Learning Litigation: Theory and Practice

Litigators aren’t just combatants in court. They are strategists and tacticians as well. And serving clients in the context of litigation requires more than just fluency in the substantive and procedural law governing the dispute. It requires a diverse set of skills—drafting pleadings and motions, negotiating with an adversary, arguing in front of a judge or jury—each of which is difficult to master.

Your legal education in litigation should do two things for you.

  • First, it should give you a powerful command of the legal rules governing civil and criminal litigation and the principles behind them.
  • Second, it should give you practical litigation skills—some of which apply inside court, and some of which apply outside—and the confidence to use them effectively.

Along each of these dimensions, Michigan Law offers depth and perspective that most law schools can’t match. 

Our faculty produces game-changing scholarship that has shaped litigation and the law, and how it’s taught in law schools around the country—people like Richard Friedman, who wrote the leading casebook on evidence. And they offer practical approaches to litigation you won’t find anywhere else, like Mathias Reimann’s advanced course on jurisdiction and choice of law.

Litigation is woven into the fabric of dozens of courses focused on substantive areas of law (like patent litigation, civil rights litigation, or commercial litigation), taught by top litigators in the field. In fact, in many cases students assist with active litigation led by our faculty. These include cases such as:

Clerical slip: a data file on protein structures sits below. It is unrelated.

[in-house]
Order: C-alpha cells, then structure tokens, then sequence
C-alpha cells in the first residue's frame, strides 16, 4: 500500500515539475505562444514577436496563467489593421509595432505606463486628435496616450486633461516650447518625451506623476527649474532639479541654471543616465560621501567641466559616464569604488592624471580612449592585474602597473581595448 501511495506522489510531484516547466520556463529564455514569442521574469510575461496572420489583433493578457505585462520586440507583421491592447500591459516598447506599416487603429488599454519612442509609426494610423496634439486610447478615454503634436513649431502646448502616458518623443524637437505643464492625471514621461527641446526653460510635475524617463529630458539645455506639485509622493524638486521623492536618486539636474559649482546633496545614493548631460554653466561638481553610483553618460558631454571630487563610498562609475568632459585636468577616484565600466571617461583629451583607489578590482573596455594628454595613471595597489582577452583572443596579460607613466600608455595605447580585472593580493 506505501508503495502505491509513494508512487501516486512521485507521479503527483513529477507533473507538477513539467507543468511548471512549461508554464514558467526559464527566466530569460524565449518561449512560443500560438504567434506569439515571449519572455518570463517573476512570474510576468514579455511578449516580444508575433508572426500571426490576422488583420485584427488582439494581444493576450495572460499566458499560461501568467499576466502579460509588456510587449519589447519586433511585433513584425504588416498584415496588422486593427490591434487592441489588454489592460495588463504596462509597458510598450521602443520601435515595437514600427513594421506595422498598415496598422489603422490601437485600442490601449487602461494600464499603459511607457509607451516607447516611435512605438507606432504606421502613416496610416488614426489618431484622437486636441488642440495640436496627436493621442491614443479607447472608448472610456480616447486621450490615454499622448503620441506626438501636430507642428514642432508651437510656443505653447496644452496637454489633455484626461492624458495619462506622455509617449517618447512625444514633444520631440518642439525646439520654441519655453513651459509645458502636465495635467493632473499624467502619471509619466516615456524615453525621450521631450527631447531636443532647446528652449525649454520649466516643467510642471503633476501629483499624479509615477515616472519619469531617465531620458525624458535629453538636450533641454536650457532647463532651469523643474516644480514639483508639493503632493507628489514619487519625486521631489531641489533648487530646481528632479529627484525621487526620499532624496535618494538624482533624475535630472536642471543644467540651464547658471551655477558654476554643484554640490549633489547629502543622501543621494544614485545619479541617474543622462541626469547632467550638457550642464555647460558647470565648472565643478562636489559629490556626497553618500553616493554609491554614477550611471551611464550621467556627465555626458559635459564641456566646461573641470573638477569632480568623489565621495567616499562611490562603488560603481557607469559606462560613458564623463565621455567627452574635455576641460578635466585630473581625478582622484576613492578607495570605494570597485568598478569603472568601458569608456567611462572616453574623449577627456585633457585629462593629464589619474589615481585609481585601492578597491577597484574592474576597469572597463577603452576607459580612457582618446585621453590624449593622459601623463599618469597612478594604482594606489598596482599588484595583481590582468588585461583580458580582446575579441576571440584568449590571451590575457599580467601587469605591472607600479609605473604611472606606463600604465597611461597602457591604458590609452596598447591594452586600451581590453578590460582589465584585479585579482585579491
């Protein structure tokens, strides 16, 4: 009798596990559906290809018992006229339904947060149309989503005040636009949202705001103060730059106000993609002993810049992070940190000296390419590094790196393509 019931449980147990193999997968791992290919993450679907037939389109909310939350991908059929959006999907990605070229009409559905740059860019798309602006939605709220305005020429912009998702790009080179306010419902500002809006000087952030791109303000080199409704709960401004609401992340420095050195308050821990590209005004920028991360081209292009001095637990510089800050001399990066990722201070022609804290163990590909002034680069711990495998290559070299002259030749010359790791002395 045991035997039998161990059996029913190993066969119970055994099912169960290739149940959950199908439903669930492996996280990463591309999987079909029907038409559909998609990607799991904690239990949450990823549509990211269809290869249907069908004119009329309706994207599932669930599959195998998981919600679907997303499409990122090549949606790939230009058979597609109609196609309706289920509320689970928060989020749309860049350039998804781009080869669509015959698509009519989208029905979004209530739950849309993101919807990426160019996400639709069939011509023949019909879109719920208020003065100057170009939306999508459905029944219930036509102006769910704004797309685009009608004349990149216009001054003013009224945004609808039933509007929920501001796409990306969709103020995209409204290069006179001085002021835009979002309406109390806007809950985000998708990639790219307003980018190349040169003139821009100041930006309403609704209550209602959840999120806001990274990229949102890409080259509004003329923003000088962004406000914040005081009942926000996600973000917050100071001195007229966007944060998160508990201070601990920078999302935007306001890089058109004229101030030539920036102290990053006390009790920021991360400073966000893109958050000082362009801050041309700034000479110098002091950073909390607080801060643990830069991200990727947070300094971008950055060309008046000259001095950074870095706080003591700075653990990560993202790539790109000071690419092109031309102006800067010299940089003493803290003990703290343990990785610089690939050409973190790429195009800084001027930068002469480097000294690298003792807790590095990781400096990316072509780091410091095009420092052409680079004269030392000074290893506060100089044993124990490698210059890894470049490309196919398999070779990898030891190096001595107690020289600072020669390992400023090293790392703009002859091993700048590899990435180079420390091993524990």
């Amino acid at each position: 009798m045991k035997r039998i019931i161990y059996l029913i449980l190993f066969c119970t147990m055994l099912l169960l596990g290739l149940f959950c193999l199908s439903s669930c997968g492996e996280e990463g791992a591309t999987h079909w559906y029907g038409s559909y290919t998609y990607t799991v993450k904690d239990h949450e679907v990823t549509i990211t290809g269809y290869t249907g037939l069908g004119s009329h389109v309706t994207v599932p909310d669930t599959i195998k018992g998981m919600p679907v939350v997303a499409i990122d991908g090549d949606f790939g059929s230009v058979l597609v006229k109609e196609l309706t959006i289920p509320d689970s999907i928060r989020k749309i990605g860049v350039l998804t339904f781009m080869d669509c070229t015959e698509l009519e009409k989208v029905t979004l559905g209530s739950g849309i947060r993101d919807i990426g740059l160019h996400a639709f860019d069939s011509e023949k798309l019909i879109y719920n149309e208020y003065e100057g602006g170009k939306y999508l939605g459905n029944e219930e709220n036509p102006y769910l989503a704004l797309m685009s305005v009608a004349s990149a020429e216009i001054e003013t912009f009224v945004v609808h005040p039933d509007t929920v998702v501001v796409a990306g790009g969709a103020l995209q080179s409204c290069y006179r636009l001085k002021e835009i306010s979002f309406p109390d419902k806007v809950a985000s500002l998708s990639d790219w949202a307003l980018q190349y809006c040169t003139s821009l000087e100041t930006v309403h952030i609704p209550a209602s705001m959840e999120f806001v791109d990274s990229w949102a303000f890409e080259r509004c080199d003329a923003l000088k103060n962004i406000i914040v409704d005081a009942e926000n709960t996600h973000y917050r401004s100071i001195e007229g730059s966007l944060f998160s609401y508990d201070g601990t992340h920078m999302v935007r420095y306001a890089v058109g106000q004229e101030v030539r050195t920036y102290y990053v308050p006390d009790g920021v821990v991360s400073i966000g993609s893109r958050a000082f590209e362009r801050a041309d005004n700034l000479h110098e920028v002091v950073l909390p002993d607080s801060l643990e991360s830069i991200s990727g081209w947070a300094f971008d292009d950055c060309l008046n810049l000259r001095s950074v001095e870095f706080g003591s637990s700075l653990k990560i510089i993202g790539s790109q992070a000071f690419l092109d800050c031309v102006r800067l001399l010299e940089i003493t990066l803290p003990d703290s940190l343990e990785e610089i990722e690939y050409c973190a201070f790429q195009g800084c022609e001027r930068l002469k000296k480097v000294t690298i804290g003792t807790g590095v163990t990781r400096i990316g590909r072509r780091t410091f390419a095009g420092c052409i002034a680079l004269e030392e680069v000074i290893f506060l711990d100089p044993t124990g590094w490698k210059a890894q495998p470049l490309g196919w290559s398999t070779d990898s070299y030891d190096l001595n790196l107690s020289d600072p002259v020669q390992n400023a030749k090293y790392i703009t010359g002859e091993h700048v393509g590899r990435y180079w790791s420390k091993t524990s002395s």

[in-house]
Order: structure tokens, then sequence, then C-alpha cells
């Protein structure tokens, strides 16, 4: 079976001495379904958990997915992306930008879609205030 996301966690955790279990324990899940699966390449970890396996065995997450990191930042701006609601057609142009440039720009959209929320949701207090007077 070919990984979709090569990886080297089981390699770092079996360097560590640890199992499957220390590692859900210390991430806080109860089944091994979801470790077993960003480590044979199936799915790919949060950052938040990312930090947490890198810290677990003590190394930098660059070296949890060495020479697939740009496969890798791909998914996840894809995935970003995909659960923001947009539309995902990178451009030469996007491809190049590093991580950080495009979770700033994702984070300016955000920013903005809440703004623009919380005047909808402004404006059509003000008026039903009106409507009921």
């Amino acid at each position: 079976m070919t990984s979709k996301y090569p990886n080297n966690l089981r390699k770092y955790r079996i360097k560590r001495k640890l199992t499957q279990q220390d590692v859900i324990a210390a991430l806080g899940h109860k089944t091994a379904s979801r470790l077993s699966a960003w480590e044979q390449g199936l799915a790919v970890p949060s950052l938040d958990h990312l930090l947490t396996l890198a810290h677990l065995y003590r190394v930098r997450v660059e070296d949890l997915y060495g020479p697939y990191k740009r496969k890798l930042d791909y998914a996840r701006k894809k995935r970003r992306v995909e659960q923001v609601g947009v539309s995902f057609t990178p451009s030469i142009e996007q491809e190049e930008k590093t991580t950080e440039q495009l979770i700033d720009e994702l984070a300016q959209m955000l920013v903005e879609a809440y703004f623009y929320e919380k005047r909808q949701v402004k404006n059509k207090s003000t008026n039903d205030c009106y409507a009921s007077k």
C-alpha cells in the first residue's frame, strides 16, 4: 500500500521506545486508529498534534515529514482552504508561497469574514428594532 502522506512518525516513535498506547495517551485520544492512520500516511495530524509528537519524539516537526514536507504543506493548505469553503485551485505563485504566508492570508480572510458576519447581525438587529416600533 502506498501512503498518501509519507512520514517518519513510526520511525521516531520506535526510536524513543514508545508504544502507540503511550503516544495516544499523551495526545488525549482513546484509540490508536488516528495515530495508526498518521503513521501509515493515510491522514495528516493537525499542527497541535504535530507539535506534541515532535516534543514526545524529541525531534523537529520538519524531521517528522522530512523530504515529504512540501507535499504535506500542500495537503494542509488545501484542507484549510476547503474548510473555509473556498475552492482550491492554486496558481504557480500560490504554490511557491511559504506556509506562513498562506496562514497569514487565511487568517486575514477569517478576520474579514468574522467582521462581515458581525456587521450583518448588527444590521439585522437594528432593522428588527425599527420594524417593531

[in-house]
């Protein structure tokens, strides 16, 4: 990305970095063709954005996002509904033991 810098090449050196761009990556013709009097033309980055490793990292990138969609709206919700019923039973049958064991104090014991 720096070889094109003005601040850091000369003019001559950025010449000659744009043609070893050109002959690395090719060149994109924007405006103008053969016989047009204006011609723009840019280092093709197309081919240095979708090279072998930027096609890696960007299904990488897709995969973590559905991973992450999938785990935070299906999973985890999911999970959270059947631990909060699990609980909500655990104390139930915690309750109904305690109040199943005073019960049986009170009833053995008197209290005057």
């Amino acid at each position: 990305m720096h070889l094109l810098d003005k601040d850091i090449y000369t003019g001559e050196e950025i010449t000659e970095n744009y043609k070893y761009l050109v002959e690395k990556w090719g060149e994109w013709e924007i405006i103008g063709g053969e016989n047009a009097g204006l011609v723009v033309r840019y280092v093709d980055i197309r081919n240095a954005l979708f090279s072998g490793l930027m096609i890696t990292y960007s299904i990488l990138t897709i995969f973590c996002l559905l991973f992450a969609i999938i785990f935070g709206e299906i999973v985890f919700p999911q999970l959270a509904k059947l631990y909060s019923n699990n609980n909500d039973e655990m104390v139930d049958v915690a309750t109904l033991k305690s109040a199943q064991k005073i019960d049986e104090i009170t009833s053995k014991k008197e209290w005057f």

• Vance v. Trump (the Supreme Court case testing whether a state prosecutor can investigate the President)
  • Michigan House of Representatives v. Whitmer (in which the state legislature challenged the governor’s shelter-in-place COVID-19 orders)
  • Cockrum v. Donald J. Trump for President (suing the Trump campaign for violations of a Reconstruction-Era civil rights statute)
  • Fry v. Napoleon Community Schools (the U.S. Supreme Court disability rights case that allowed service dogs in class)
  • Young v. UPS (the U.S. Supreme Court pregnancy discrimination case protecting workplace accommodations for pregnant employees)